A multi-institutional team of scientists has taken an important step in understanding where atoms are located on the surfaces of rough materials, information that could be very useful in diverse commercial applications, such as developing green energy and understanding how materials rust.
Today, the Office of Science and Technology Policy issued a Request for Information (RFI) seeking suggestions for Nanotechnology-Inspired Grand Challenges for the Next Decade. A Grand Challenge is an ambitious but achievable goal that requires advances in science and technology to achieve, and that has the potential to capture the public's imagination.
A complete description of nanoscale thermal transport is a fundamental problem that has defied understanding for decades. Here, researchers uncover a new regime of thermal transport near nanoscale structures, where counterintuitively, nanoscale hot spots cool more quickly when placed close together than when they are widely separated.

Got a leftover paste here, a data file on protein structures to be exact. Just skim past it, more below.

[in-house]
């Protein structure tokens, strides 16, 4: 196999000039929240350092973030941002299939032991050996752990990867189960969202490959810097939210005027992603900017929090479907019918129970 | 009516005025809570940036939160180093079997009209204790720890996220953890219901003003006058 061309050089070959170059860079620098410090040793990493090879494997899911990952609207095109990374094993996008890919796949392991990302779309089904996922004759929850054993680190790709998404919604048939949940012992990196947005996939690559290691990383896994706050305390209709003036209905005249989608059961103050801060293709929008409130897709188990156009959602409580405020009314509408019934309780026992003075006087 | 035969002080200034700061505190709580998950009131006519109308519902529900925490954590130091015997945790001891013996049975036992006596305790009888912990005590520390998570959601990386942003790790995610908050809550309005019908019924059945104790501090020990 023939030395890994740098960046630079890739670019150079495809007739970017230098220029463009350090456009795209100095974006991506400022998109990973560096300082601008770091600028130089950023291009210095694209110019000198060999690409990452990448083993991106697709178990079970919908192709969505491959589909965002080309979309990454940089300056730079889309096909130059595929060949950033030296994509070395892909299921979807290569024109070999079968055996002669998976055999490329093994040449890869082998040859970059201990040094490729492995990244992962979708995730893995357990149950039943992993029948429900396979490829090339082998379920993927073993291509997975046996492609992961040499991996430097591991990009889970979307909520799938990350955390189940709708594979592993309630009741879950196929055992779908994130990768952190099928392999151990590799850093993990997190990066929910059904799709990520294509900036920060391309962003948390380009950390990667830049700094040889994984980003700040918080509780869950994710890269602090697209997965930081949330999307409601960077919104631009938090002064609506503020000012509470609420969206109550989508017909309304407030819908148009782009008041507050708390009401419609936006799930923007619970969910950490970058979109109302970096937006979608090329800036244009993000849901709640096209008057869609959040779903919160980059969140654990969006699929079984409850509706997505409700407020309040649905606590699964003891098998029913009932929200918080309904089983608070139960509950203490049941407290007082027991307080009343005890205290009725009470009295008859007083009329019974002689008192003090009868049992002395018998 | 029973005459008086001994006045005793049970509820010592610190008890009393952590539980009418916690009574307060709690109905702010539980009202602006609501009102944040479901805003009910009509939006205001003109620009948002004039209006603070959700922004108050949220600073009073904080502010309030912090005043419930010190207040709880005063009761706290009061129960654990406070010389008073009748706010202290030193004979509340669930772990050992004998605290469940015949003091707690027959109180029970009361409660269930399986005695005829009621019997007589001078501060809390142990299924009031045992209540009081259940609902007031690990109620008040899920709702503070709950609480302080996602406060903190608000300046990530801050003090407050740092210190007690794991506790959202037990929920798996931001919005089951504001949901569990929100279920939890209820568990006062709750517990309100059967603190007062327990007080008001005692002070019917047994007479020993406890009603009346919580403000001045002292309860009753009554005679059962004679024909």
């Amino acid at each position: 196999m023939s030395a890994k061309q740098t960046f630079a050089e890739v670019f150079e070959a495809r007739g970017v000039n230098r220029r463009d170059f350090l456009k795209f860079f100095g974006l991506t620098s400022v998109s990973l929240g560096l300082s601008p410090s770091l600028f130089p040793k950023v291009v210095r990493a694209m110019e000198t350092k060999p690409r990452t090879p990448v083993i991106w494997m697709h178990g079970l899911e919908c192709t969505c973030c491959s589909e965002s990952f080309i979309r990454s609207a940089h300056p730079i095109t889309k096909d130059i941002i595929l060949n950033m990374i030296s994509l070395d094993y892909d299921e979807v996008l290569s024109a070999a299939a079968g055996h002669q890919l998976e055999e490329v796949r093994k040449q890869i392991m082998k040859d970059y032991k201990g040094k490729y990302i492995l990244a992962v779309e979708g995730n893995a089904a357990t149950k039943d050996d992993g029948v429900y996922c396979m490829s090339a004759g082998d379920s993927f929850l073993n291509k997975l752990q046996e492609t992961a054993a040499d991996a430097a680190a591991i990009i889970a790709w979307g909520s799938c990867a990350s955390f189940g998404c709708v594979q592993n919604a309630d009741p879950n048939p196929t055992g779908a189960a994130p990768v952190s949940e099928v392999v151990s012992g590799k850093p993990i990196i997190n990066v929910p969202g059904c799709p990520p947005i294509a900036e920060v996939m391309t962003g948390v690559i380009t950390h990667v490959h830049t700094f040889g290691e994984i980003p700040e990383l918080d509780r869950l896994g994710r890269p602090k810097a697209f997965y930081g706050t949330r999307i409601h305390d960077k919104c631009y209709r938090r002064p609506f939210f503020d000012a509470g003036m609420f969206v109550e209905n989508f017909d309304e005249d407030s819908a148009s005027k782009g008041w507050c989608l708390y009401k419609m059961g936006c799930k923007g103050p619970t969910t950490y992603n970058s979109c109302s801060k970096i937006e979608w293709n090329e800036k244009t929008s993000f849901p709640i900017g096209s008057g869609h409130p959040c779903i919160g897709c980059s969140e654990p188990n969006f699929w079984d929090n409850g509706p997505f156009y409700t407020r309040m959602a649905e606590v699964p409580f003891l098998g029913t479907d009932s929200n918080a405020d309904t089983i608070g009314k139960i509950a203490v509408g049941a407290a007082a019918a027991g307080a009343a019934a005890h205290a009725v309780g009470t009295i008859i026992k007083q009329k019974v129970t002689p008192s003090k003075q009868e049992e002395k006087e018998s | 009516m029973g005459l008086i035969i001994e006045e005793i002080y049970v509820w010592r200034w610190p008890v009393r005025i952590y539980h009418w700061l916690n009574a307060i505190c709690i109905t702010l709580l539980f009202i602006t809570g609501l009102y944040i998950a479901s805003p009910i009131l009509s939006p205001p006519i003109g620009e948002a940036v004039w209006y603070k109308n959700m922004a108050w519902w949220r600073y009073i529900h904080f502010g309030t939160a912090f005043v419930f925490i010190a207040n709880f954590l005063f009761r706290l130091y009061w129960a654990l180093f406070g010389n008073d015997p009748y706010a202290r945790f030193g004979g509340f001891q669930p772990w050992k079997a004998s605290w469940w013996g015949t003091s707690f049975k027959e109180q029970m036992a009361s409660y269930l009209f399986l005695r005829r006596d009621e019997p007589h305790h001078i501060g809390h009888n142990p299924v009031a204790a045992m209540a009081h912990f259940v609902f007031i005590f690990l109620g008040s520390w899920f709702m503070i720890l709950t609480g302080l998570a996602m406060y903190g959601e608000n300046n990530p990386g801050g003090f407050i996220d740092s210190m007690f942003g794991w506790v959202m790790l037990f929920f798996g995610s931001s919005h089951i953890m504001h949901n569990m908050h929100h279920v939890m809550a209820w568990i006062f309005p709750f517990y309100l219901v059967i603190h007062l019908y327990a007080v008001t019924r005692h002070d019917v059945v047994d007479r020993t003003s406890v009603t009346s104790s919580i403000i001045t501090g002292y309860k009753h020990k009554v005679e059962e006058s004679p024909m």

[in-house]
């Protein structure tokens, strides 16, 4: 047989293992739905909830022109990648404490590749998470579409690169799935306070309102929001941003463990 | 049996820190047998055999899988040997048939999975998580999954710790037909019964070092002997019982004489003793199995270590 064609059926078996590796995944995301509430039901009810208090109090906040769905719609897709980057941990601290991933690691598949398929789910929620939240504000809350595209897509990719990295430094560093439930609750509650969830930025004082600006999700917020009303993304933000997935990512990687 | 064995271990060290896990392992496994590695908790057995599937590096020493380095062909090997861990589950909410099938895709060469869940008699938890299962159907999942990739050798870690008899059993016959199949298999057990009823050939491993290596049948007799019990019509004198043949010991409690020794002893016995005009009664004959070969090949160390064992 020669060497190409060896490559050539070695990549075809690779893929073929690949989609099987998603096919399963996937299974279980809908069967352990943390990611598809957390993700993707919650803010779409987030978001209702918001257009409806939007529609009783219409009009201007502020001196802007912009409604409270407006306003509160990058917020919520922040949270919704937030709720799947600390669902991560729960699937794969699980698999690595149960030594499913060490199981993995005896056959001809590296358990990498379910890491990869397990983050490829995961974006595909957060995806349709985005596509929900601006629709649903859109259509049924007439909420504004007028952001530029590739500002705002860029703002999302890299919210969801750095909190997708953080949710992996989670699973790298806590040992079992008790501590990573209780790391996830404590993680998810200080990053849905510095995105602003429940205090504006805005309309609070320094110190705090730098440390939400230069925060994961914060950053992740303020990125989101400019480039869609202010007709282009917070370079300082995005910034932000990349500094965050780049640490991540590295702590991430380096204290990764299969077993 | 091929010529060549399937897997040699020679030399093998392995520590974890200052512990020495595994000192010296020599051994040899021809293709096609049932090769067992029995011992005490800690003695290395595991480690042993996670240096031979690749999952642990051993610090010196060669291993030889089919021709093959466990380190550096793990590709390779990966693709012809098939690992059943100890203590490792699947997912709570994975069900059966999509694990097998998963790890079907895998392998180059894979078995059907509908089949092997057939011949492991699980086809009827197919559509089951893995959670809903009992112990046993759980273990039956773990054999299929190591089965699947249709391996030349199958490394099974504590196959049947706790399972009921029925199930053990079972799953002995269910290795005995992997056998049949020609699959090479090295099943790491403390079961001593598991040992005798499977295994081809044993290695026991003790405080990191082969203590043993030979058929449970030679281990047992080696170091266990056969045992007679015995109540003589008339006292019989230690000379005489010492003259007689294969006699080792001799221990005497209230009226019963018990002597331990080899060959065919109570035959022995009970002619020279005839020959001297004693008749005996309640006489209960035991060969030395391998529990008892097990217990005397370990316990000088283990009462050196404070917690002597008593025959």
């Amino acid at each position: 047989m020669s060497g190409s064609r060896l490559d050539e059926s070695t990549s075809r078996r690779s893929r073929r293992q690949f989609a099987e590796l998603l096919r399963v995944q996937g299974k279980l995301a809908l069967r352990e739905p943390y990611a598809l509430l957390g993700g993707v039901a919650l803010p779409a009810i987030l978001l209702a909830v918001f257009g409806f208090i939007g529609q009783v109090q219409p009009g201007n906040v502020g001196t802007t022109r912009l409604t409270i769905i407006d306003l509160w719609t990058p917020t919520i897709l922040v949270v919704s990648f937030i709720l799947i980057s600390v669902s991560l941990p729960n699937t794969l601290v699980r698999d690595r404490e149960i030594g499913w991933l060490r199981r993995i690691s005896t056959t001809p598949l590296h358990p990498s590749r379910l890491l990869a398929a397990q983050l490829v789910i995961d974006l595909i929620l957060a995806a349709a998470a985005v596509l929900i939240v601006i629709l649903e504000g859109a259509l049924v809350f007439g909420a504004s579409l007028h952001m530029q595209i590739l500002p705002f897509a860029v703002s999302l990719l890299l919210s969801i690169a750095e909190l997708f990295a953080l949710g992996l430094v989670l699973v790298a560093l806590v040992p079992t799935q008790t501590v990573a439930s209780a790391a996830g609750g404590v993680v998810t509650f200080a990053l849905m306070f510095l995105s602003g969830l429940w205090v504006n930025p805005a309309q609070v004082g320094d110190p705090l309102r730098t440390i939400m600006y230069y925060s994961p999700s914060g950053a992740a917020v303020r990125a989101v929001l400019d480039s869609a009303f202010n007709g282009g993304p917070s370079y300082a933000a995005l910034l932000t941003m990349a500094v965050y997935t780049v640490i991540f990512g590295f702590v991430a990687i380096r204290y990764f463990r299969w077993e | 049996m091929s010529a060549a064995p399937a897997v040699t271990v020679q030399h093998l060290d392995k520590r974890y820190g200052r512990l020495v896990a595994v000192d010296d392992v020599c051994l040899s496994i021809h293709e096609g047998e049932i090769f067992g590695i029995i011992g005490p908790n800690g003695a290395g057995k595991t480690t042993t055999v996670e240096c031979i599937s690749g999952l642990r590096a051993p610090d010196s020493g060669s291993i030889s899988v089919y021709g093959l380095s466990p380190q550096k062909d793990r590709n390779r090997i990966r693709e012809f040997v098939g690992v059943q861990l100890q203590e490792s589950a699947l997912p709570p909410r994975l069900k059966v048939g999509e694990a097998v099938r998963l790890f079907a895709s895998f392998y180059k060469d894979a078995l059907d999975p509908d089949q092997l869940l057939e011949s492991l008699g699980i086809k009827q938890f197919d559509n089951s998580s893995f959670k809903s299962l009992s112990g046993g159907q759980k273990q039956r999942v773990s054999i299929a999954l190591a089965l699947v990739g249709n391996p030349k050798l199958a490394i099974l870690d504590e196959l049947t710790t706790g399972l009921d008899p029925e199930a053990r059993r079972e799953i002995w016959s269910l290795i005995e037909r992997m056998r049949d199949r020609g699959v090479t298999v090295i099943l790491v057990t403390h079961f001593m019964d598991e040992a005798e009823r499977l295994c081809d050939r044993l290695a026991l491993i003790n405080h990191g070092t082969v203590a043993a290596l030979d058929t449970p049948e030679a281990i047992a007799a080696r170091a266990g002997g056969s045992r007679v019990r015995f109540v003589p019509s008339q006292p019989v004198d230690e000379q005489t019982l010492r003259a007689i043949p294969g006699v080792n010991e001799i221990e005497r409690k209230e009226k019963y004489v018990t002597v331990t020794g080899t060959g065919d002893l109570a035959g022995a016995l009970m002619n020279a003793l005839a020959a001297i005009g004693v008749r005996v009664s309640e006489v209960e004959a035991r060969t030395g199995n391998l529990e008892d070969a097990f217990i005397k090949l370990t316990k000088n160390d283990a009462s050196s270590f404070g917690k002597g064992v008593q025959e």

An international research group has developed a method for measuring crystal vibrations in graphene. Understanding these vibrations is a critical step toward controlling future technologies based on graphene.
Heat may be the key to killing certain types of cancer, and new research has yielded unexpected results that should help optimize the design of magnetic nanoparticles that can be used to deliver heat directly to cancerous tumors.
Researchers have managed to print and dry three-dimensional objects made entirely by cellulose for the first time with the help of a 3D-bioprinter. They also added carbon nanotubes to create electrically conductive material.
Scientists report the development of two novel devices that derive power directly from evaporation - a floating, piston-driven engine that generates electricity causing a light to flash, and a rotary engine that drives a miniature car.
Researchers have solved the long-standing conundrum of how the boundary between grains of graphene affects heat conductivity in thin films of the miracle substance - bringing developers a step closer to being able to engineer films at a scale useful for cooling microelectronic devices and hundreds of other nano-tech applications.
Researchers published first experimental results showing that ordinary nanocrystals possess intrinsic chirality and can be produced under normal conditions as a half-and-half mixture of mirror images of each other.